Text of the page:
Court Battles

Supreme Court declines GOP challenge against House proxy voting

The Supreme Court on Monday declined to hear an appeal from House Minority Leader Kevin McCarthy (R-Calif.) seeking to revive his legal challenge against the proxy voting rules that House Democrats implemented as a safety measure at the beginning of the pandemic.

The move comes after lower courts had rejected McCarthy’s suit against House Speaker Nancy Pelosi (D-Calif.), which claimed that allowing members to cast floor votes without being physically present in the chambers is unconstitutional.

The Supreme Court on Monday did not explain the decision not to take up the case, nor did it provide a tally of how many justices voted against hearing it.

McCarthy asked the high court in September to review a decision from the D.C. Circuit Court of Appeals that found that federal courts do not have jurisdiction to hear such disputes between lawmakers over legislative procedure.

“Indeed, we are hard-pressed to conceive of matters more integrally part of the legislative process than the rules governing how Members can cast their votes on legislation and mark their presence for purposes of establishing a legislative quorum,” D.C. Circuit Judge Sri Srinivasan wrote in a decision for a unanimous three-judge panel.

Pelosi applauded the Supreme Court’s move on Monday.

“With this failed lawsuit, Republicans have worked to recklessly endanger the health of colleagues, staffers and institutional workers,” the speaker said in a statement. “In doing so, they have fought harder to try to score political points than they have fought to help struggling families during the pandemic. They do so with great shame and hypocrisy, as last year alone more than half of the Members of their conference designated a proxy so that they could vote remotely.”

A spokesman for McCarthy said, “Members of Congress should show up to work on behalf of their constituents, just as they have since our nation was founded.”

“We can’t rely on a separate branch of government to make Congress do their jobs as intended by the Constitution, and if Republicans earn back the majority, proxy voting will be eliminated on Day One.”

McCarthy and 160 House Republicans sued Pelosi and other House officials in May 2020, arguing that the proxy voting measure was unconstitutional and broke the chamber’s long uninterrupted practice of casting votes in person, even during national crises.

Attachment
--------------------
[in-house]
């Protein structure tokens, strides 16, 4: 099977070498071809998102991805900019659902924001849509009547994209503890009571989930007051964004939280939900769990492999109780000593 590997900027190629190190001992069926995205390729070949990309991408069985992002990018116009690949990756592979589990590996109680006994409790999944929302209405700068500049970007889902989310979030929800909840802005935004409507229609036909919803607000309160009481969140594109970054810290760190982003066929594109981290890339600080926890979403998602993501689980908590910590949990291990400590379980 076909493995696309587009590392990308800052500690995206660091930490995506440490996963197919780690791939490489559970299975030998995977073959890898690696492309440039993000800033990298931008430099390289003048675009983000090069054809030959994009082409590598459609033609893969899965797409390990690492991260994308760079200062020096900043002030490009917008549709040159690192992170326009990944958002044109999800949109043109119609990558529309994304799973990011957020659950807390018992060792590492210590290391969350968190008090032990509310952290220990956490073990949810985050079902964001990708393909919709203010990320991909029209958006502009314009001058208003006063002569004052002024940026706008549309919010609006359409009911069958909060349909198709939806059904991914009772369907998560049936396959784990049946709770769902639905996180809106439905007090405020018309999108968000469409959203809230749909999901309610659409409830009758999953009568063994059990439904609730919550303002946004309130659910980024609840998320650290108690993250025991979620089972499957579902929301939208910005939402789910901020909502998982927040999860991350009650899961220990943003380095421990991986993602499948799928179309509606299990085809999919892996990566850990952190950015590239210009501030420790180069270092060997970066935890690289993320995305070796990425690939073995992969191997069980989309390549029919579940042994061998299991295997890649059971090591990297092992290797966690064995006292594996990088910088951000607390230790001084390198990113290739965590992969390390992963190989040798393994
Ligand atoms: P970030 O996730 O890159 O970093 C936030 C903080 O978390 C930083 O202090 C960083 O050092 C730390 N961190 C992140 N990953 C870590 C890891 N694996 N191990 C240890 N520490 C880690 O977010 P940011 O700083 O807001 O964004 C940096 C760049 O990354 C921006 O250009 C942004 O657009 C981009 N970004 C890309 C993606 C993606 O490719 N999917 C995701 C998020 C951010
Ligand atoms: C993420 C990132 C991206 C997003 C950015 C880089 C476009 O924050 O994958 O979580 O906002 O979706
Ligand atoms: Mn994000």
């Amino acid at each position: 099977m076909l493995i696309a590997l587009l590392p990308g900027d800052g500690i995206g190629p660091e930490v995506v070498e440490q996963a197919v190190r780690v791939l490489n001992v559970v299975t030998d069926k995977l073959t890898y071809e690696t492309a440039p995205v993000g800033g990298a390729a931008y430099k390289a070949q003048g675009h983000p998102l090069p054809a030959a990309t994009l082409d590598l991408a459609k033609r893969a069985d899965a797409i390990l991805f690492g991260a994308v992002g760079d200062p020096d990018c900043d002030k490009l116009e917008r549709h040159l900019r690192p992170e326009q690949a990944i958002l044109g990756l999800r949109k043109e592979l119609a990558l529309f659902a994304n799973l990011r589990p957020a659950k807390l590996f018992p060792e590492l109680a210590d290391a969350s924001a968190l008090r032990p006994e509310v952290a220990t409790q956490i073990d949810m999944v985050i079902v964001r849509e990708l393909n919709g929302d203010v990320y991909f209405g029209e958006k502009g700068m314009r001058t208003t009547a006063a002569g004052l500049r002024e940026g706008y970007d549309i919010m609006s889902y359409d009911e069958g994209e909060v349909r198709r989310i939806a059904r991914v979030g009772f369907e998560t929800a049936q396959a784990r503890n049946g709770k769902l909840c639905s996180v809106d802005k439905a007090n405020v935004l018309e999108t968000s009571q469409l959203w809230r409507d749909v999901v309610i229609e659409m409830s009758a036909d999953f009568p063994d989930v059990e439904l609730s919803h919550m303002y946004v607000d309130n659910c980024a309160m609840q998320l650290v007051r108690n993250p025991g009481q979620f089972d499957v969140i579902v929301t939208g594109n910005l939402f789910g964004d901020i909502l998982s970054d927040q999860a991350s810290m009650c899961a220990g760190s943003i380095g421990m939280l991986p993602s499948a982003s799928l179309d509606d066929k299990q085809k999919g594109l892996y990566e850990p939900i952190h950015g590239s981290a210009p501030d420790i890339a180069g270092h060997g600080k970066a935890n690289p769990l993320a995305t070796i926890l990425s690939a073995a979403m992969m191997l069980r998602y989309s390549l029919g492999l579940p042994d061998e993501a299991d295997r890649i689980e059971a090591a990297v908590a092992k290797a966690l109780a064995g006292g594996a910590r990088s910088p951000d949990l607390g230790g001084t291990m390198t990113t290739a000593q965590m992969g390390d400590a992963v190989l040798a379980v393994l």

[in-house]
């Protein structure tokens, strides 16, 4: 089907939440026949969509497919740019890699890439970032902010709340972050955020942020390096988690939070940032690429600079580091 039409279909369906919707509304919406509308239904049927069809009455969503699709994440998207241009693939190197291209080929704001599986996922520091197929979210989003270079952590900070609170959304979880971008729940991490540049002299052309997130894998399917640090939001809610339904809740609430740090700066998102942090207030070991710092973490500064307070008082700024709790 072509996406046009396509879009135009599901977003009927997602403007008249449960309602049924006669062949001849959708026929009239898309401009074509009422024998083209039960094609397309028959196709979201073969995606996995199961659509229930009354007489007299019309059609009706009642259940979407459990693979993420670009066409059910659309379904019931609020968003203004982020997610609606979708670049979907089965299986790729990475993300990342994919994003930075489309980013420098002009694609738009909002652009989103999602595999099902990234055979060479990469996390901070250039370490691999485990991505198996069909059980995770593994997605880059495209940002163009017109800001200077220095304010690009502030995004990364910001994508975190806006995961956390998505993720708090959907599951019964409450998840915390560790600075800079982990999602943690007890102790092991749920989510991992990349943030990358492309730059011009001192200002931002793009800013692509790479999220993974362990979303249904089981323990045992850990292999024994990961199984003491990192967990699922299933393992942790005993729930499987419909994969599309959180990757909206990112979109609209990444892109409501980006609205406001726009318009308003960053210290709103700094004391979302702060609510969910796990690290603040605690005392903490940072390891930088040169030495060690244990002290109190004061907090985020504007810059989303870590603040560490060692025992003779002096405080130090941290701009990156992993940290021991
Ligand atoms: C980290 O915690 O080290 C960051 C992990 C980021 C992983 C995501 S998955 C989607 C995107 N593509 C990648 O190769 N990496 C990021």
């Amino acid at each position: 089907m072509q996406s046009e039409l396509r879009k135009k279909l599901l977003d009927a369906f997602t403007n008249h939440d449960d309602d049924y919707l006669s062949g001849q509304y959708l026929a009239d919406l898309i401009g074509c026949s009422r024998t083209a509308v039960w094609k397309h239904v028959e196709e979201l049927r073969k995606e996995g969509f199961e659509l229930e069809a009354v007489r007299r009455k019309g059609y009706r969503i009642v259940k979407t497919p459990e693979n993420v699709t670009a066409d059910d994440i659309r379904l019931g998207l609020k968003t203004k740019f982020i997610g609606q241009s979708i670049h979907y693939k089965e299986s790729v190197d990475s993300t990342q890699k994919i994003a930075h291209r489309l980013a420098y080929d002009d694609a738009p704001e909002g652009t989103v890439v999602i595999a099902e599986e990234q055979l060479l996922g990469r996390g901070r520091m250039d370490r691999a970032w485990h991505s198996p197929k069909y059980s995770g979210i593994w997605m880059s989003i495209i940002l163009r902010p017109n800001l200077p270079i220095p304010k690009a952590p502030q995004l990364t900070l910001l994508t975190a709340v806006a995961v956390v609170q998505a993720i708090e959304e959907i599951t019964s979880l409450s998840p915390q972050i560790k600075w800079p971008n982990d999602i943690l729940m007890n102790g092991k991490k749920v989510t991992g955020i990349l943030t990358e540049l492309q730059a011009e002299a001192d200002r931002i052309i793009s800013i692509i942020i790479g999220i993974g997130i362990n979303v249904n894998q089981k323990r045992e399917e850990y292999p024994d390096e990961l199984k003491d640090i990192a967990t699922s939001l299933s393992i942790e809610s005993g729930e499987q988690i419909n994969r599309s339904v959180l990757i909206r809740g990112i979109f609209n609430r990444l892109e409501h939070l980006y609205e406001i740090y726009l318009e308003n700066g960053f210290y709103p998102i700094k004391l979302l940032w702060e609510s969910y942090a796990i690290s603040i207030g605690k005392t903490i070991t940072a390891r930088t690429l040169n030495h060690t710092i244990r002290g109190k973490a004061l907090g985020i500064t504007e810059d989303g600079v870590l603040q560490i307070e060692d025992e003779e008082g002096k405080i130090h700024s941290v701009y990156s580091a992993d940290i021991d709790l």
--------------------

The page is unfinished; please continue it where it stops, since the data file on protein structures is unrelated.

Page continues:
“It is simply impossible to read the Constitution and overlook its repeated and emphatic requirement that Members of Congress actually assemble in their respective chambers when they vote, whether on matters as weighty as declaring war or as ordinary as naming a bridge,” the group said in their lawsuit.

But as the case made its way through the courts, many House Republicans warmed to the practice and the number of plaintiffs in the lawsuit dwindled. 

When McCarthy asked the Supreme Court to step in, the only other House Republican still pursuing the case was Rep. Chip Roy (Texas).

A spokesman for McCarthy did not immediately respond when asked for comment.

McCarthy has vowed to eliminate proxy voting if Republicans take over the House majority next year.

“I think people should show up to be paid. I think people should work together across the aisle. And if you’re here, that’s when you can make that happen. And fortunately, in the next year we’ll change that,” McCarthy said at a press conference in the Capitol last week.

But the Republicans who’ve ultimately embraced proxy voting include some members of his own leadership team. House Republican Conference Chairwoman Elise Stefanik (N.Y.) and National Republican Congressional Committee Chairman Tom Emmer (Minn.) have both voted by proxy.

Proxy voting was designed for lawmakers to use if they couldn’t cast votes in person due to being sick with COVID-19 or needing to quarantine from exposure. Yet lawmakers of both parties have also used proxy voting as a scheduling convenience.

For example, several Republicans used proxy voting last year so they could attend the Conservative Political Action Conference. Others also voted by proxy when they joined former President Trump for an event at the U.S.-Mexico border months later.

Updated 4:25 p.m.

Tags Chip Roy Donald Trump Elise Stefanik Kevin McCarthy Nancy Pelosi Proxy voting Supreme Court Tom Emmer

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